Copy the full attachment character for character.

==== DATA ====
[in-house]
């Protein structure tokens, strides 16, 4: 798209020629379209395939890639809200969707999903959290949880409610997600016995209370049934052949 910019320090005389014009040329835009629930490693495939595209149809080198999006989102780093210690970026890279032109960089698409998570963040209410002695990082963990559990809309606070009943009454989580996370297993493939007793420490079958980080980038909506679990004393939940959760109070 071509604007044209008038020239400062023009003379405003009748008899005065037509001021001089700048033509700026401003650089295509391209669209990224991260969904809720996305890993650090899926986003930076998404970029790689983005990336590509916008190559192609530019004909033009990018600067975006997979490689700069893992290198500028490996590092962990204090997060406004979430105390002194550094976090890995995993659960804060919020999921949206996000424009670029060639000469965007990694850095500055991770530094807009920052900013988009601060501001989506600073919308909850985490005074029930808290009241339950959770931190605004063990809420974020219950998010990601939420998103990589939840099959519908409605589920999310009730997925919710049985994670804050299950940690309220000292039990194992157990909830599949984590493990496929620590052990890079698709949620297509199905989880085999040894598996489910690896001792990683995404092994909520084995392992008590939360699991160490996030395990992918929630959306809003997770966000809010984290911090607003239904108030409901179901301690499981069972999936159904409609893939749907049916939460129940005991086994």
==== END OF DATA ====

[in-house]
């Protein structure tokens, strides 16, 4: 798209020629379209395939890639809200969707999903959290949880409610997600016995209370049934052949 910019320090005389014009040329835009629930490693495939595209149809080198999006989102780093210690970026890279032109960089698409998570963040209410002695990082963990559990809309606070009943009454989580996370297993493939007793420490079958980080980038909506679990004393939940959760109070 071509604007044209008038020239400062023009003379405003009748008899005065037509001021001089700048033509700026401003650089295509391209669209990224991260969904809720996305890993650090899926986003930076998404970029790689983005990336590509916008190559192609530019004909033009990018600067975006997979490689700069893992290198500028490996590092962990204090997060406004979430105390002194550094976090890995995993659960804060919020999921949206996000424009670029060639000469965007990694850095500055991770530094807009920052900013988009601060501001989506600073919308909850985490005074029930808290009241339950959770931190605004063990809420974020219950998010990601939420998103990589939840099959519908409605589920999310009730997925919710049985994670804050299950940690309220000292039990194992157990909830599949984590493990496929620590052990890079698709949620297509199905989880085999040894598996489910690896001792990683995404092994909520084995392992008590939360699991160490996030395990992918929630959306809003997770966000809010984290911090607003239904108030409901179901301690499981069972999936159904409609893939749907049916939460129940005991086994």